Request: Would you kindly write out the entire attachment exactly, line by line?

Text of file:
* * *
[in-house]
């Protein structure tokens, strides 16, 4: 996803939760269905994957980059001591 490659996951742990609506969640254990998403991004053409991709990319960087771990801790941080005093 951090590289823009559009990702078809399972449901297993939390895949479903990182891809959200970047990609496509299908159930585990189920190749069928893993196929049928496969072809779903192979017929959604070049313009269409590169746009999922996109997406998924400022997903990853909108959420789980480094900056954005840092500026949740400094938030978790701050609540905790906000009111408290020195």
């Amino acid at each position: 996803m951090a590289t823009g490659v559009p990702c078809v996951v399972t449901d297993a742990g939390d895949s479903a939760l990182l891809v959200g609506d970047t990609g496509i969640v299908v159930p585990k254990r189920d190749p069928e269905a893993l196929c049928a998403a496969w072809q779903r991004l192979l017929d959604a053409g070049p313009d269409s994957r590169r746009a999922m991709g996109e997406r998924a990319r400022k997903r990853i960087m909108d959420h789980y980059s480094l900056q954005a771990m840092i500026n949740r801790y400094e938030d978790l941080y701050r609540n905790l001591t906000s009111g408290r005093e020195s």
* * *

[in-house]
């Protein structure tokens, strides 16, 4: 996803939760269905994957980059001591 490659996951742990609506969640254990998403991004053409991709990319960087771990801790941080005093 951090590289823009559009990702078809399972449901297993939390895949479903990182891809959200970047990609496509299908159930585990189920190749069928893993196929049928496969072809779903192979017929959604070049313009269409590169746009999922996109997406998924400022997903990853909108959420789980480094900056954005840092500026949740400094938030978790701050609540905790906000009111408290020195």
């Amino acid at each position: 996803m951090a590289t823009g490659v559009p990702c078809v996951v399972t449901d297993a742990g939390d895949s479903a939760l990182l891809v959200g609506d970047t990609g496509i969640v299908v159930p585990k254990r189920d190749p069928e269905a893993l196929c049928a998403a496969w072809q779903r991004l192979l017929d959604a053409g070049p313009d269409s994957r590169r746009a999922m991709g996109e997406r998924a990319r400022k997903r990853i960087m909108d959420h789980y980059s480094l900056q954005a771990m840092i500026n949740r801790y400094e938030d978790l941080y701050r609540n905790l001591t906000s009111g408290r005093e020195s």